Twenty years ago, I arrived in Houston just in time for the oil boom. The late '70s were the best of times: dizzying, exciting; what I imagine the San Francisco Gold Rush must have been like in the late 1840s. Symbols of opulence and excess abounded: a helipad atop every spanking-new skyscraper, a glittering Rolex on every wrist and a breathtakingly expensive steakhouse on every corner. I was thrilled to be inducted into the oil-business fraternity and introduced to the magic of expense-account dining.
At oilfield bastions like Ruth's Chris, Mrs. Brenner's, The Palm and the long-gone Harry's Kenya, the meats were roasted over flames fed by money -- other people's money. There was simply no way one could otherwise afford to enjoy a meal at these places, with their massive slabs of aged prime beef and tiny dishes of country-style vegetables.
No one wants to say it out loud, of course -- instead, we coyly refer to "economic upswings" and "diversification of investments," wink, wink -- but what we have here in the late '90s, folks, is another oil boom.
As evidence, I offer the renaissance of the Houston steakhouse tradition. New or rejuvenated monuments to the carnivorous appetites of oilmen line Houston's major arteries of Westheimer, Richmond and Kirby as surely as cholesterol coats our capillaries. Morton's of Chicago has moved into the Galleria area; Rhode Island has sent us the Capital Grille; and the Pappas brothers, longtime local restaurateurs, operate their own upscale steak venue.
The latest entry in the red-meat rodeo comes from Tony Vallone. It's called simply Vallone's -- need he say more? -- and is located on upper Kirby hard by the Hard Rock Cafe. Perhaps the days when oil execs sipped champagne from their lady friends' slippers in Tony's wine cellar on Post Oak are gone, but the Texas culinary tradition of excellent meat and farmhouse potatoes lives on. And judging by the difficulty in obtaining reservations during the second and third weeks of Vallone's operation, I'd say it's doing quite well, thank you.
On my first visit to Vallone's, I was relieved to find that it is not as oppressively masculine as many of these meat shrines can be. Instead, it provides an atmosphere of understated Town & Country comfort. Brick-lined walls and dark-coffered wood ceilings are gently lit by Frank Lloyd Wright-ish fixtures. Gas logs in a brick fireplace warmed us on a recent chilly evening, and the night's specials were meticulously chalked up on a blackboard near the entrance.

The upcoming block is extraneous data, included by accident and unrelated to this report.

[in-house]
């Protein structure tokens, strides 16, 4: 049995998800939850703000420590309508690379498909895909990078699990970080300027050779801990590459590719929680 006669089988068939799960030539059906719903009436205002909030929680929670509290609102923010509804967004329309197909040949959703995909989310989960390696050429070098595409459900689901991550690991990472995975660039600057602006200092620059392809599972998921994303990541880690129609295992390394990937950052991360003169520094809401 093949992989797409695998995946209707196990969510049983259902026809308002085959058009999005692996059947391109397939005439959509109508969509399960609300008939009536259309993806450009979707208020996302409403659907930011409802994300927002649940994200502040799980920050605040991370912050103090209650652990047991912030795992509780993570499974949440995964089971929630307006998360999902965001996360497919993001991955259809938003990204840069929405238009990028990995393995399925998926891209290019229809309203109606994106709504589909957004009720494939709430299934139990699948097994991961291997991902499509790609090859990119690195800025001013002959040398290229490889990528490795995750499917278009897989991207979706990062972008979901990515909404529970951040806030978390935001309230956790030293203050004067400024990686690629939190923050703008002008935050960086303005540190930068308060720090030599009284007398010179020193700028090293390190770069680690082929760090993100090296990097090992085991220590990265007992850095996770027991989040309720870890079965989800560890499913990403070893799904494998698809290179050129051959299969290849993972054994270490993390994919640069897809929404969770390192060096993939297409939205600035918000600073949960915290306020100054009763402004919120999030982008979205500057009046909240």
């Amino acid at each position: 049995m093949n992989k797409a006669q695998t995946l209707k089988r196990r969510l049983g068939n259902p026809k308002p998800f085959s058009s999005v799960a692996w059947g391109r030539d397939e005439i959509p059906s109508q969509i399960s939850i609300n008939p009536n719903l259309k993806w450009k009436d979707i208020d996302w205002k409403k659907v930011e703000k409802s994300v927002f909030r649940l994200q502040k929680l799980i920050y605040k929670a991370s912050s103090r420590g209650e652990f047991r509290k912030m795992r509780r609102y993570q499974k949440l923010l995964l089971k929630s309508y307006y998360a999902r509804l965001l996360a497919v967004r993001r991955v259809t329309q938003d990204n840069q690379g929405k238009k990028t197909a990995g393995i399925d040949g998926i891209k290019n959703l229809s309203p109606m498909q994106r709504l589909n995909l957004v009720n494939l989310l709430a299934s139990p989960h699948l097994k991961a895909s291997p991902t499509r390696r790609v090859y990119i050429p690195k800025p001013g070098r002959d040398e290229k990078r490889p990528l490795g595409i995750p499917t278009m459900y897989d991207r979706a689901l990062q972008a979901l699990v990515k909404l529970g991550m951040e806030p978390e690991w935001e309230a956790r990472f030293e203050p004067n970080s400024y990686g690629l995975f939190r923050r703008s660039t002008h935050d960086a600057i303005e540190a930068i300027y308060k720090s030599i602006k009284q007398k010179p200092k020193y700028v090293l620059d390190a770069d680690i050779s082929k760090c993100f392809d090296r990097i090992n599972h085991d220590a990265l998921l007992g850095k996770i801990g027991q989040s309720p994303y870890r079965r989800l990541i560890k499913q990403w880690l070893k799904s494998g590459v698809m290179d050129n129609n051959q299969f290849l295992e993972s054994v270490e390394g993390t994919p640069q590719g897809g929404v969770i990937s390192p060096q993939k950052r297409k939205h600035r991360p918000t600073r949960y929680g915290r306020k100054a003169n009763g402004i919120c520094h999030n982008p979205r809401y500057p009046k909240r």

Although I overheard a good bit of grousing in the clinically clean ladies' room about lengthy waits, even with the hard-to-come-by reservations, our party was whisked to a table almost immediately upon our arrival, some 15 minutes ahead of our appointed time. That's when we discovered the decor's most irritating flaw: The tables are so closely packed that you have to watch your elbows. See-and-be-seensters should be delighted with this arrangement: Eavesdropping on fellow diners is not only de rigueur, it's unavoidable.
In no time, we were reviewing the extensive and fairly priced wine list and grazing from a bread basket that included cornbread sticks with nuggets of sweet corn, dark, dense pumpernickel studded with raisins, and chewy nine-grain rounds. Our appetizers were a mixed lot, ranging from sublime to insipid. The stone crab claws were standouts: two enormous precracked claws on ice, containing solid chunks of crabmeat perfectly firm and delicious, accompanied by the best remoulade sauce I've had since Sakowitz's tearoom closed. My companion, who'd ordered the shrimp cocktail -- another nod to Houston's steakhouse tradition -- quickly abandoned his run-of-the-mill red cocktail sauce and instead began dunking shrimp in my horseradish-tangy, creamy remoulade.
Here, I suppose I should mention that the crab claws were $13 each, and the shrimp worked out to about $3.25 apiece (you get four for $12.95), so they by golly better be good. The stone crab was on the specials chalkboard, where none of the entries are priced, and our discreet server didn't elaborate. If you have to ask, you probably can't afford it.
Vallone's crispy fried Blue Point oysters ($8.95) were a disappointment. Or rather, the oysters themselves were small and flavorful, masterfully fried and crispy as advertised; they were just pitifully drowned in a dark brown, gelatinous sauce, heavy on the Asian taste register, with drowned strands of seaweedy spinach. The stuffed shrimp ($10.95) were better matched with their buttery white wine sauce, flecked with shreds of parsley.
Salads and soups were pretty much a wash, and I'll skip them completely in the future. The Greek salad ($5.95) was marred by too much iceberg lettuce, while the spinach and mushroom salad ($6.95) was simply a huge pile of too-large, leathery spinach leaves dotted with an occasional mushroom slice and soaked with a forgettable vinaigrette. There was no way to eat it gracefully and no room to cut it up, so I left most of it on the plate without regret. The fried corn and shrimp soup ($6.50) sounded wonderful, but tasted unmistakably of raw flour; and the seafood gumbo ($6.50) was, at best, average, even after we sent it back for the warming it needed.